The castle itself wasn't all that great, but the castle grounds were something else. There were a number of gardens high above the rest of the population from which the surrounding buildings can be seen for miles and miles. Once again, it's for this reason that the city exists here.

Reaching a number of smooth rocks I sat down, rested my back against the wall, and began to eat my breakfast – six squares of chocolate from Munich. I don't think I could have possibly explained how fantastic the winter chocolate was. No – there's no way I possibly could have got that point across properly. Because it is quite literally the best chocolate bar I've ever had. Except for this mysterious one that is sold every few years for fund raisng. But, much like that one, it will forever elude me from this point on. Which probably will only add to what makes it so fantastic. I mean, in my mind Thunder Cats was a great show – until I go back and watch it. Don't. Don't you ever go back and watch it. Just enjoy it as it remains in your mind. It's for the best.

It was at this point, me and Nick hanging out at the rocks, that Stew put his new toy to work – a tripod I suggested he buy back in Munich. With blinding speed he pressed the shutter and dashed across the cobblestone to join us. Group shot!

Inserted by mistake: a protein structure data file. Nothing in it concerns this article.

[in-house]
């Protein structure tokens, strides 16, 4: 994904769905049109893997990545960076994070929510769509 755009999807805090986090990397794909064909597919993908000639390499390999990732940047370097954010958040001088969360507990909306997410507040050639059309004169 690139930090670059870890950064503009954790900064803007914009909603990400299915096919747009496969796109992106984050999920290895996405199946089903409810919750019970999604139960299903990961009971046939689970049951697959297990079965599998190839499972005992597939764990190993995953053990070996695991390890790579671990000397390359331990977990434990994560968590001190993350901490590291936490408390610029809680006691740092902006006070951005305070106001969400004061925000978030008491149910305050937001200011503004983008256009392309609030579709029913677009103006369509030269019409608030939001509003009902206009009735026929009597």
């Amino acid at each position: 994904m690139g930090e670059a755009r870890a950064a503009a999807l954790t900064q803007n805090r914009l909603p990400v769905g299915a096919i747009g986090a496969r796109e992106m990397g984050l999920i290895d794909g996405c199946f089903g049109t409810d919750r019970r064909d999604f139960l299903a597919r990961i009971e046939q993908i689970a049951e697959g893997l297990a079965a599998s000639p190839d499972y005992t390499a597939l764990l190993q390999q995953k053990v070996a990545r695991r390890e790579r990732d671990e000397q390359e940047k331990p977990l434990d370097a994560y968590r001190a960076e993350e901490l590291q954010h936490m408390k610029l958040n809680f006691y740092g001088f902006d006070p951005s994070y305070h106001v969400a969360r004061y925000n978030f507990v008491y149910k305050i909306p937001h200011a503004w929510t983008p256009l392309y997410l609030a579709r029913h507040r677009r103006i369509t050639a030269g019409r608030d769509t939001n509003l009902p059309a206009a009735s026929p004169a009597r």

This would be repeated no less than a dozen times. And once again with a wooden carving of Joan of Arc. I don't know.

Now, I feel I should point something out about Neurmberg. It must have the highest amount of states depicting naked people fighting half decomposed skeleton people. It's not entirely unlike Pirates of the Caribbean mixed with Pirates.

These statues are spread around the city, and are fantastic – but also wholly confusing. Why are they here? What do they represent? Very rarely art exists because it's awesome. Normally it needs to be connected to history, or a metaphorical representation, or – something. But here? It just seems they recognize how fantastic it is for zombie skeletons to fight people, in brass form.

Clearly there was no possible no way to beat something like that in the Old Town, so with those experiences under our belt, it was time to hit the car, and head on to the two places worth seeing outside of the city walls. The first was the Justice Palace where the American led Nuremberg Trials were held at the close of World War 2, and the second was the Nazi Rally grounds.

Both would have been – well, awkward anyway – to reach without a car. But with such a tool we managed to maneuver our way through the streets, from point A directly to point B. Thank you built in GPS device.

The Justice Palace was just a courthouse that you could view from the outside. The only thing of note here was the three guards who seemed passive aggressively mad at me for taking pictures. A gloved hand waved a finger, “no-no,” my way.